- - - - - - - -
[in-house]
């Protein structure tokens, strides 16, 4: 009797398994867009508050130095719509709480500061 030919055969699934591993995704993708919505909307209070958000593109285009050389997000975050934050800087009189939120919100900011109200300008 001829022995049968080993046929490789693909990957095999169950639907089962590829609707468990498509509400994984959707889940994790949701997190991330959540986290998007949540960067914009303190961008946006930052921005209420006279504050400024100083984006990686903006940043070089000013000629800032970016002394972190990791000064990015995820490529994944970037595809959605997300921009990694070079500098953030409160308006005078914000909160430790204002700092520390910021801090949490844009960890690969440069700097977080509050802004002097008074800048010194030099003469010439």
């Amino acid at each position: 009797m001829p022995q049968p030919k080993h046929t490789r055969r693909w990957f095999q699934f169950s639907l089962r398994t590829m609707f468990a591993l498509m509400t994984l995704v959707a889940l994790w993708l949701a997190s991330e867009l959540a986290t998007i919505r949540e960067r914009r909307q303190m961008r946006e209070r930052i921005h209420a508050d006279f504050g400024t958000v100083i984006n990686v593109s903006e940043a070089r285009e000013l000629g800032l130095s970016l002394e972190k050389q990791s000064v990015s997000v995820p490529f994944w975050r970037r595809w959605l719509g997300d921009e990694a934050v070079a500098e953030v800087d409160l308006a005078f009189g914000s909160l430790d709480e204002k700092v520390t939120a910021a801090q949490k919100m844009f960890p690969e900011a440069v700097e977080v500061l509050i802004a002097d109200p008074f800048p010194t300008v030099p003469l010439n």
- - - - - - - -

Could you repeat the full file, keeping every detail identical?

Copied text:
[in-house]
């Protein structure tokens, strides 16, 4: 009797398994867009508050130095719509709480500061 030919055969699934591993995704993708919505909307209070958000593109285009050389997000975050934050800087009189939120919100900011109200300008 001829022995049968080993046929490789693909990957095999169950639907089962590829609707468990498509509400994984959707889940994790949701997190991330959540986290998007949540960067914009303190961008946006930052921005209420006279504050400024100083984006990686903006940043070089000013000629800032970016002394972190990791000064990015995820490529994944970037595809959605997300921009990694070079500098953030409160308006005078914000909160430790204002700092520390910021801090949490844009960890690969440069700097977080509050802004002097008074800048010194030099003469010439």
């Amino acid at each position: 009797m001829p022995q049968p030919k080993h046929t490789r055969r693909w990957f095999q699934f169950s639907l089962r398994t590829m609707f468990a591993l498509m509400t994984l995704v959707a889940l994790w993708l949701a997190s991330e867009l959540a986290t998007i919505r949540e960067r914009r909307q303190m961008r946006e209070r930052i921005h209420a508050d006279f504050g400024t958000v100083i984006n990686v593109s903006e940043a070089r285009e000013l000629g800032l130095s970016l002394e972190k050389q990791s000064v990015s997000v995820p490529f994944w975050r970037r595809w959605l719509g997300d921009e990694a934050v070079a500098e953030v800087d409160l308006a005078f009189g914000s909160l430790d709480e204002k700092v520390t939120a910021a801090q949490k919100m844009f960890p690969e900011a440069v700097e977080v500061l509050i802004a002097d109200p008074f800048p010194t300008v030099p003469l010439n």